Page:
Nobody knows what dark matter is. It is just a label for unknown mass needed to explain certain observations. I personally think it makes more sense to believe that it is a flaw in our science and formulas, than there is some mysterious matter out there that we can't see or detect in any way but it has mass and yet no other physicality.

Cerebrum123
12-13-2016, 09:28 AM
It's a lot like Vulcan (https://en.wikipedia.org/wiki/Vulcan_(hypothetical_planet)), made up to make their models "work".

Sparko
12-13-2016, 09:40 AM
It's a lot like Vulcan (https://en.wikipedia.org/wiki/Vulcan_(hypothetical_planet)), made up to make their models "work".They are doing the same thing now with a search for a planet beyond Pluto to explain abberations in it's orbit. Could be real, could be fudge.

I was watching a show on the Science channel regarding Dark Matter and the scientists interviewed even said they had no idea what it was, and it could turn out to be nonexistent if a better theory came along. It is a fudge factor. It could be real or it could not be. I am leaning toward not, because it is too weird. Invisible mass? all around us, but we can't see it or measure it?

One Bad Pig
12-13-2016, 10:16 AM
They are doing the same thing now with a search for a planet beyond Pluto to explain abberations in it's orbit. Could be real, could be fudge.

I was watching a show on the Science channel regarding Dark Matter and the scientists interviewed even said they had no idea what it was, and it could turn out to be nonexistent if a better theory came along. It is a fudge factor. It could be real or it could not be. I am leaning toward not, because it is too weird. Invisible mass? all around us, but we can't see it or measure it?
We can generally only see matter because it radiates or reflects energy. Dark matter is only dark because it does not do so at detectable levels. We can infer its presence where it partially blocks light (interstellar dust clouds) or causes gravitational lensing (presumably something massive like a black hole). The fudge factor is whether or not there is enough of it to cause, e.g., the galactic rotational effects we observe.

Sparko
12-13-2016, 10:21 AM
We can generally only see matter because it radiates or reflects energy. Dark matter is only dark because it does not do so at detectable levels. We can infer its presence where it partially blocks light (interstellar dust clouds) or causes gravitational lensing (presumably something massive like a black hole). The fudge factor is whether or not there is enough of it to cause, e.g., the galactic rotational effects we observe.

It supposedly makes up the majority of the universe. Yet we can't see it. It also means that it should be right here among us. So why can't we find it on Earth? or in our Solar System? Why does it only exist "out there?" Why are we so special that it doesn't exist right here?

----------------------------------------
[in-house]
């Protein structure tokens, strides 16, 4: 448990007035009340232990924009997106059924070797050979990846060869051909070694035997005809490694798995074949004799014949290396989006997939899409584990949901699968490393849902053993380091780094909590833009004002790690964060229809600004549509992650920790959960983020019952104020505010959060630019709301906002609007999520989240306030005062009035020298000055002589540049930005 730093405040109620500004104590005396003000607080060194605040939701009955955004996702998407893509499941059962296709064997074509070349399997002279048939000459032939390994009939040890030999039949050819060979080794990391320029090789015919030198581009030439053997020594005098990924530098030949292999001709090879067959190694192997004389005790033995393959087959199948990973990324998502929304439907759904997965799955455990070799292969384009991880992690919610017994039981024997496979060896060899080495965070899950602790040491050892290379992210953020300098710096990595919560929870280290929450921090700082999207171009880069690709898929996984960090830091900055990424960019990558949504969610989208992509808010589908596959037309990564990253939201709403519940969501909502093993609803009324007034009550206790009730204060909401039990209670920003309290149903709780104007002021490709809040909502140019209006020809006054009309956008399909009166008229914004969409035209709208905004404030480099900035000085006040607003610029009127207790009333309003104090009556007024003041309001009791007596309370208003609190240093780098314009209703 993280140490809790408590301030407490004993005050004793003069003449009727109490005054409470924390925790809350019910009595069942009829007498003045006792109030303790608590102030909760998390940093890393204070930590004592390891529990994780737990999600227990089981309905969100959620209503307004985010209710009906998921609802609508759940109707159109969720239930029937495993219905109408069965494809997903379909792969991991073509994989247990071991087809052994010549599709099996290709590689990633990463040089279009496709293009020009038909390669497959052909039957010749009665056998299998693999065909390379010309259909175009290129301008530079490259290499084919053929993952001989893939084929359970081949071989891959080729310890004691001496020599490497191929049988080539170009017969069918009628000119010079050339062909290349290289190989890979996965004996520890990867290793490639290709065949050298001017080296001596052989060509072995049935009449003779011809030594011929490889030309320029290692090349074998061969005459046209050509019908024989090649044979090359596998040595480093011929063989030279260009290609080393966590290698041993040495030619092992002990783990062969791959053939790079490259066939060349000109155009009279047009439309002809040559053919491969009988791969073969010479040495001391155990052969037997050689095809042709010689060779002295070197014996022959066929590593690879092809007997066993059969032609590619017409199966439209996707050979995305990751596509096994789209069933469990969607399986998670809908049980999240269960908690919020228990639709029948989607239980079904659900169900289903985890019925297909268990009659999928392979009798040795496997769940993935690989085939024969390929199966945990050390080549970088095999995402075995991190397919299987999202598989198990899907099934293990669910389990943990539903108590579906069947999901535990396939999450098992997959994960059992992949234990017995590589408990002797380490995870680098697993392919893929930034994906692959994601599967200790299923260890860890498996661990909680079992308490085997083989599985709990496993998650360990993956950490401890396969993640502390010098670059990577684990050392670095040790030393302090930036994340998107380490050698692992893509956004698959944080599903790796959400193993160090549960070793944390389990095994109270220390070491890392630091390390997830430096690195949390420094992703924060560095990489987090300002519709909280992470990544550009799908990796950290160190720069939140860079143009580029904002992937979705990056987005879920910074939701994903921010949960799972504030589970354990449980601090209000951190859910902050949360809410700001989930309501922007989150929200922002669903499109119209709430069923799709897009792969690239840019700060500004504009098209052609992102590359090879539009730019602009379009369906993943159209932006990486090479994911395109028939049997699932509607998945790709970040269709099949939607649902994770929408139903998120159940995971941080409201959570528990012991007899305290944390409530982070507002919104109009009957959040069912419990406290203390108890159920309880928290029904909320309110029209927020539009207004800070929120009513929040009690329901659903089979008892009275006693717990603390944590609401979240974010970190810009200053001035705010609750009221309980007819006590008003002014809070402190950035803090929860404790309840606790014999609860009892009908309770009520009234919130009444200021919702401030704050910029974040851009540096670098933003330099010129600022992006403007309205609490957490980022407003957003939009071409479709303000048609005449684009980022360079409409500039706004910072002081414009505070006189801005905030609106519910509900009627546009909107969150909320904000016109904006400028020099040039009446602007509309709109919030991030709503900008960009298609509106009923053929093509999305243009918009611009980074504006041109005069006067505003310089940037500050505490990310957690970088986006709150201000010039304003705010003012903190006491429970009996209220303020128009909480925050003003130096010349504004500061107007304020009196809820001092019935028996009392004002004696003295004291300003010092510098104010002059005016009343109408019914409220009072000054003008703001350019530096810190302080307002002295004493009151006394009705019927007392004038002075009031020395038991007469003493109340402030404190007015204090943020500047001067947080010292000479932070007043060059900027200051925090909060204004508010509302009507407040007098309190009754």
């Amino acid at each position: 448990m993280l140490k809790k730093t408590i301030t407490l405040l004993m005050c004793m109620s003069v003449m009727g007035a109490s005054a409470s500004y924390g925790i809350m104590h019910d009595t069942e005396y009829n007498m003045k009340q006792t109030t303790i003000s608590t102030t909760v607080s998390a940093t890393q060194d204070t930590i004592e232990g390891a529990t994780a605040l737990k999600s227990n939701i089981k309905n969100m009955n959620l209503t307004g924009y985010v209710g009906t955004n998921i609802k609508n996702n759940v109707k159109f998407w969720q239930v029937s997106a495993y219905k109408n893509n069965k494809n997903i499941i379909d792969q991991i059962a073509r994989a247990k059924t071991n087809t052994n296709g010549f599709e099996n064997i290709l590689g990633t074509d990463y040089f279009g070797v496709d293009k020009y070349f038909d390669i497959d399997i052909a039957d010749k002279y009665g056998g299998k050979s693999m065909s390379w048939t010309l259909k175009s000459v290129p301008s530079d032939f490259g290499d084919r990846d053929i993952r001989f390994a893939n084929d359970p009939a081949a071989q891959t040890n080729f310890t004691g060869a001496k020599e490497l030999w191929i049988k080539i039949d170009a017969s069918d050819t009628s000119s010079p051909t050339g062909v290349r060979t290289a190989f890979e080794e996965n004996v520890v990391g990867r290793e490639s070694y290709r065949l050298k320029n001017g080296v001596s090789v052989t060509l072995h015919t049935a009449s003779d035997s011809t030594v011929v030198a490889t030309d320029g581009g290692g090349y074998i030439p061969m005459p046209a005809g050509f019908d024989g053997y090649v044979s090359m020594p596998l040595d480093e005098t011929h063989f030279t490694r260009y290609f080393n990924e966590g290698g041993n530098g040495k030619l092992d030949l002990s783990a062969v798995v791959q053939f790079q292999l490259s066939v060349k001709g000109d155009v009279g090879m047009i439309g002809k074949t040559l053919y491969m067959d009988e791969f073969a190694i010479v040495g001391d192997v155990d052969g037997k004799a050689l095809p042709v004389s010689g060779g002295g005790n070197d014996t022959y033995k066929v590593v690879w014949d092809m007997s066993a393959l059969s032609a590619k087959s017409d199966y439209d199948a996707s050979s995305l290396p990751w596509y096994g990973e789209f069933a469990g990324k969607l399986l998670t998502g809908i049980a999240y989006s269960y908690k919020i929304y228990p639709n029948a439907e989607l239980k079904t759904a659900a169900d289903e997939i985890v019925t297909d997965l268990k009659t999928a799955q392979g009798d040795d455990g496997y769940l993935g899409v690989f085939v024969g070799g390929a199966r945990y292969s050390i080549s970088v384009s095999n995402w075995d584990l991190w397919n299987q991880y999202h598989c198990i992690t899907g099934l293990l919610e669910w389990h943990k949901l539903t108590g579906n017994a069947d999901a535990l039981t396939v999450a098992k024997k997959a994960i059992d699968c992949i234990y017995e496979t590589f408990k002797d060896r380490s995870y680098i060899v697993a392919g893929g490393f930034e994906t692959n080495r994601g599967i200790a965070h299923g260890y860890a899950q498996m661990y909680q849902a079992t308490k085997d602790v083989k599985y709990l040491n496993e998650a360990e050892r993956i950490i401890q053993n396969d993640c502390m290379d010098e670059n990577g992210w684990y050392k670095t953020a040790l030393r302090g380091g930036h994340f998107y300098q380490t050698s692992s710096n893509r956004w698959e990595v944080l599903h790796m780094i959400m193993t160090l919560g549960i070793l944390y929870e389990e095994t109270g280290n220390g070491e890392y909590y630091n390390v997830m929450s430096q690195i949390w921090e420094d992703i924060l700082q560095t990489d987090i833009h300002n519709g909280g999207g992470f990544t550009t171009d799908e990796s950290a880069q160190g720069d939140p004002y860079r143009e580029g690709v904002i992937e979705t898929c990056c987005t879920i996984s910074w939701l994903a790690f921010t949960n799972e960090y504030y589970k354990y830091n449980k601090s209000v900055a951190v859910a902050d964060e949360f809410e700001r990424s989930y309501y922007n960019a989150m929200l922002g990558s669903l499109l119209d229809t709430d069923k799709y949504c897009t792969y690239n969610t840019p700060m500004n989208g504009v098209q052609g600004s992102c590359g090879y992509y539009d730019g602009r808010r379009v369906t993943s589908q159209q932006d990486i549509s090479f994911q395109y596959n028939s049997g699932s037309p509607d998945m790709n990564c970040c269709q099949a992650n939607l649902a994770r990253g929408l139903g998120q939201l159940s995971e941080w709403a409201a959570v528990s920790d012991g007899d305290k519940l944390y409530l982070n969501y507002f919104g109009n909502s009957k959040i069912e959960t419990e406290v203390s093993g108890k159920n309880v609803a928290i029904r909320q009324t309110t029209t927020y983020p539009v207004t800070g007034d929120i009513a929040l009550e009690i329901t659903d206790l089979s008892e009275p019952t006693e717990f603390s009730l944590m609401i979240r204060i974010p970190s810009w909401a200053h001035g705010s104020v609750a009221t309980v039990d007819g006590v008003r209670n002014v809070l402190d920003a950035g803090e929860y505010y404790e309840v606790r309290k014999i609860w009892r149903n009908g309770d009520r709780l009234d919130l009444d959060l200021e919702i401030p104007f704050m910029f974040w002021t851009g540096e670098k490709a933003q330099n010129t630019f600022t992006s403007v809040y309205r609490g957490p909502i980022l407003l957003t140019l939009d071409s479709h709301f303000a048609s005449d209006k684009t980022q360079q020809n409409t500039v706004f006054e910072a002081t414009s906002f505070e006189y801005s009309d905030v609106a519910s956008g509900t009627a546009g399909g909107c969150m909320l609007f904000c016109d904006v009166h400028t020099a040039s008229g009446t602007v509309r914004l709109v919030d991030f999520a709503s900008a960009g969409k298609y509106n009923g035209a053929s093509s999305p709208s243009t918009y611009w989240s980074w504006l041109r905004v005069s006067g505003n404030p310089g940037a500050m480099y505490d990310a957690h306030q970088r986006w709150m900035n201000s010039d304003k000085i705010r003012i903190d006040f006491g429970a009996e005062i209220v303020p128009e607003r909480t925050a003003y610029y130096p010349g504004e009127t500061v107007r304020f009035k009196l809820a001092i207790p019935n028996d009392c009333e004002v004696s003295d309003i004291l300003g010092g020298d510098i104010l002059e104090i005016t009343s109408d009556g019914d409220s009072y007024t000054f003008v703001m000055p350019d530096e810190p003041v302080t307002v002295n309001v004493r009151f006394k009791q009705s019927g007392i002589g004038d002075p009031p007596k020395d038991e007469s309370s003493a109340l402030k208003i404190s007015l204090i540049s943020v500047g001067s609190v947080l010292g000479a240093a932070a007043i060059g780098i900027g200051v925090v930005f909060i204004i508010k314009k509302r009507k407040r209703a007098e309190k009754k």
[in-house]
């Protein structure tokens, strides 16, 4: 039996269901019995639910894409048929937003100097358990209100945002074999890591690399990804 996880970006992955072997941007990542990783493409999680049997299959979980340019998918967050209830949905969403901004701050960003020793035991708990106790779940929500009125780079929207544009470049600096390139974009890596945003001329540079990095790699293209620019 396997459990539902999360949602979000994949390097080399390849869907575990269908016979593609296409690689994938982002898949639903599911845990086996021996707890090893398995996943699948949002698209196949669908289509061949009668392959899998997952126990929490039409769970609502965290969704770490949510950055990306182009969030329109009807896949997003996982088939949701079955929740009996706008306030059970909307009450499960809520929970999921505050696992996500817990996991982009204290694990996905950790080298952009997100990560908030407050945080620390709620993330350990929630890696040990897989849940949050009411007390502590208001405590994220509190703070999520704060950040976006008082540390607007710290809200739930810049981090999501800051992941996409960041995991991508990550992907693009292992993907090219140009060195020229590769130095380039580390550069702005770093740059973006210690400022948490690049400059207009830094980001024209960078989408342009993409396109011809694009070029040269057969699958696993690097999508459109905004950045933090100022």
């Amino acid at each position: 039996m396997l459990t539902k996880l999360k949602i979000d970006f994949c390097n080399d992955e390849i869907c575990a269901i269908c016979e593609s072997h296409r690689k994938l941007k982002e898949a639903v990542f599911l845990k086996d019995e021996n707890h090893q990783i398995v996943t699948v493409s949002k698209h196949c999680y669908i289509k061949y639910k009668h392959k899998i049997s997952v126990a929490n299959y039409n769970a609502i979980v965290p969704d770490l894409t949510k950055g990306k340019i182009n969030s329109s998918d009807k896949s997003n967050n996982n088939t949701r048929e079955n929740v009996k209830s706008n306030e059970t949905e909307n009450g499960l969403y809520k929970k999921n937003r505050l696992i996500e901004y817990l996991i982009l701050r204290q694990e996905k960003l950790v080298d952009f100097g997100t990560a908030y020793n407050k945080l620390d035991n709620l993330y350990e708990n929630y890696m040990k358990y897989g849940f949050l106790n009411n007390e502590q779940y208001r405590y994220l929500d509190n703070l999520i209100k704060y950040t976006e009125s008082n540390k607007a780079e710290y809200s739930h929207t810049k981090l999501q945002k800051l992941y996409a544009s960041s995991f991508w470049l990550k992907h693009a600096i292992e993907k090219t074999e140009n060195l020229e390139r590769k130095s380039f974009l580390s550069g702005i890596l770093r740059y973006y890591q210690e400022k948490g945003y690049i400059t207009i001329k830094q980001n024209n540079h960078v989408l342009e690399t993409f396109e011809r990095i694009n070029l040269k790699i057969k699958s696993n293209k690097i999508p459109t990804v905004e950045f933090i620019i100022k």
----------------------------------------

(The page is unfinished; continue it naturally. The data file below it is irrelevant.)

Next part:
also "dark" in Dark matter and energy doesn't refer to it being dark, but being "unknown"

One Bad Pig
12-13-2016, 10:49 AM
It supposedly makes up the majority of the universe. Yet we can't see it. It also means that it should be right here among us. So why can't we find it on Earth? or in our Solar System? Why does it only exist "out there?" Why are we so special that it doesn't exist right here?
Matter in the solar system is generally close enough to the sun and reflective enough that it can eventually be spotted, and thus is not "dark."


also "dark" in Dark matter and energy doesn't refer to it being dark, but being "unknown"
Well, it's unknown because we can't see it - i.o.w., it's dark.

Sparko
12-13-2016, 11:06 AM
Matter in the solar system is generally close enough to the sun and reflective enough that it can eventually be spotted, and thus is not "dark."

Well, it's unknown because we can't see it - i.o.w., it's dark.The problem is that scientists don't think it is "normal" matter that we just can't see. It takes up most of the universe I believe. So that means that we should see things that mass 2 to 3 times normal here in our own solar system (and on Earth!) and we don't.


Roughly 80 percent of the mass of the universe is made up of material that scientists cannot directly observe. Known as dark matter, this bizarre ingredient does not emit light or energy.

...Most scientists think that dark matter is composed of non-baryonic matter. The lead candidate, WIMPS (weakly interacting massive particles), have ten to a hundred times the mass of a proton, but their weak interactions with "normal" matter make them difficult to detect. Neutralinos, massive hypothetical particles heavier and slower than neutrinos, are the foremost candidate, though they have yet to be spotted. The smaller neutral axion and the uncharched photinos are also potential placeholders for dark matter.